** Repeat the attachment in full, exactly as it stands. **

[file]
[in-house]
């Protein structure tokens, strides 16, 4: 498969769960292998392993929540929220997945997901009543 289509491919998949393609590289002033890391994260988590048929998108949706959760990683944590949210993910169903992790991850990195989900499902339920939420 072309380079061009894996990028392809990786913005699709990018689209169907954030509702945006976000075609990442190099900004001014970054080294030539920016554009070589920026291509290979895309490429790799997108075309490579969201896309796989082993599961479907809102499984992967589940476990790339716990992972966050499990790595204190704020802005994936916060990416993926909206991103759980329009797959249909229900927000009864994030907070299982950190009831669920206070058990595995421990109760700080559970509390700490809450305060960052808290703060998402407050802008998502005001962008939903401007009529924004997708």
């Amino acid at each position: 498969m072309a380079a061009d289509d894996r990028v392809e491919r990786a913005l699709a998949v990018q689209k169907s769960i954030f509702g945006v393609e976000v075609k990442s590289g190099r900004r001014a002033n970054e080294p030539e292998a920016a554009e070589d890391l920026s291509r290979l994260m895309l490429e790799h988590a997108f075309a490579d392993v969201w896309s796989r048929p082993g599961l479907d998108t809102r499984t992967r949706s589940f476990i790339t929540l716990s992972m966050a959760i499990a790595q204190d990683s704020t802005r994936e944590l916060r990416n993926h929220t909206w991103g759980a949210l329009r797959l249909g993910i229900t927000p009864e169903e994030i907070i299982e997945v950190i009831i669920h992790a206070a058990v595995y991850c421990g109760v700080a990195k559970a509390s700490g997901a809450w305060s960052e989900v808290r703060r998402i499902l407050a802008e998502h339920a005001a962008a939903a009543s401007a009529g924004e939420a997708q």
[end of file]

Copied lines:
[in-house]
């Protein structure tokens, strides 16, 4: 498969769960292998392993929540929220997945997901009543 289509491919998949393609590289002033890391994260988590048929998108949706959760990683944590949210993910169903992790991850990195989900499902339920939420 072309380079061009894996990028392809990786913005699709990018689209169907954030509702945006976000075609990442190099900004001014970054080294030539920016554009070589920026291509290979895309490429790799997108075309490579969201896309796989082993599961479907809102499984992967589940476990790339716990992972966050499990790595204190704020802005994936916060990416993926909206991103759980329009797959249909229900927000009864994030907070299982950190009831669920206070058990595995421990109760700080559970509390700490809450305060960052808290703060998402407050802008998502005001962008939903401007009529924004997708």
């Amino acid at each position: 498969m072309a380079a061009d289509d894996r990028v392809e491919r990786a913005l699709a998949v990018q689209k169907s769960i954030f509702g945006v393609e976000v075609k990442s590289g190099r900004r001014a002033n970054e080294p030539e292998a920016a554009e070589d890391l920026s291509r290979l994260m895309l490429e790799h988590a997108f075309a490579d392993v969201w896309s796989r048929p082993g599961l479907d998108t809102r499984t992967r949706s589940f476990i790339t929540l716990s992972m966050a959760i499990a790595q204190d990683s704020t802005r994936e944590l916060r990416n993926h929220t909206w991103g759980a949210l329009r797959l249909g993910i229900t927000p009864e169903e994030i907070i299982e997945v950190i009831i669920h992790a206070a058990v595995y991850c421990g109760v700080a990195k559970a509390s700490g997901a809450w305060s960052e989900v808290r703060r998402i499902l407050a802008e998502h339920a005001a962008a939903a009543s401007a009529g924004e939420a997708q």